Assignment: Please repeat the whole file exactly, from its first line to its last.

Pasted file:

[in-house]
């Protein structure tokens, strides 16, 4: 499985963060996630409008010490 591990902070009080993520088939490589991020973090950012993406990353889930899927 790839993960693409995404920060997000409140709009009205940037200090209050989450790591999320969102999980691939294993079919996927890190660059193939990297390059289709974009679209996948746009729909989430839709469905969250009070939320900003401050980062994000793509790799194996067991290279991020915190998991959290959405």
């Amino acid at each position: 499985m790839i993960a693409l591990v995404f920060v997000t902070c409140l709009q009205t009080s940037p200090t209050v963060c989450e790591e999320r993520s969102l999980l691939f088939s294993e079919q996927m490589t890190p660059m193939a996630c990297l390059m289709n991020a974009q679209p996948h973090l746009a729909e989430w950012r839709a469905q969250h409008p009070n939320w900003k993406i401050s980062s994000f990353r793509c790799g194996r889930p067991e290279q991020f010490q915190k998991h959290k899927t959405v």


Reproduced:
[in-house]
């Protein structure tokens, strides 16, 4: 499985963060996630409008010490 591990902070009080993520088939490589991020973090950012993406990353889930899927 790839993960693409995404920060997000409140709009009205940037200090209050989450790591999320969102999980691939294993079919996927890190660059193939990297390059289709974009679209996948746009729909989430839709469905969250009070939320900003401050980062994000793509790799194996067991290279991020915190998991959290959405």
């Amino acid at each position: 499985m790839i993960a693409l591990v995404f920060v997000t902070c409140l709009q009205t009080s940037p200090t209050v963060c989450e790591e999320r993520s969102l999980l691939f088939s294993e079919q996927m490589t890190p660059m193939a996630c990297l390059m289709n991020a974009q679209p996948h973090l746009a729909e989430w950012r839709a469905q969250h409008p009070n939320w900003k993406i401050s980062s994000f990353r793509c790799g194996r889930p067991e290279q991020f010490q915190k998991h959290k899927t959405v």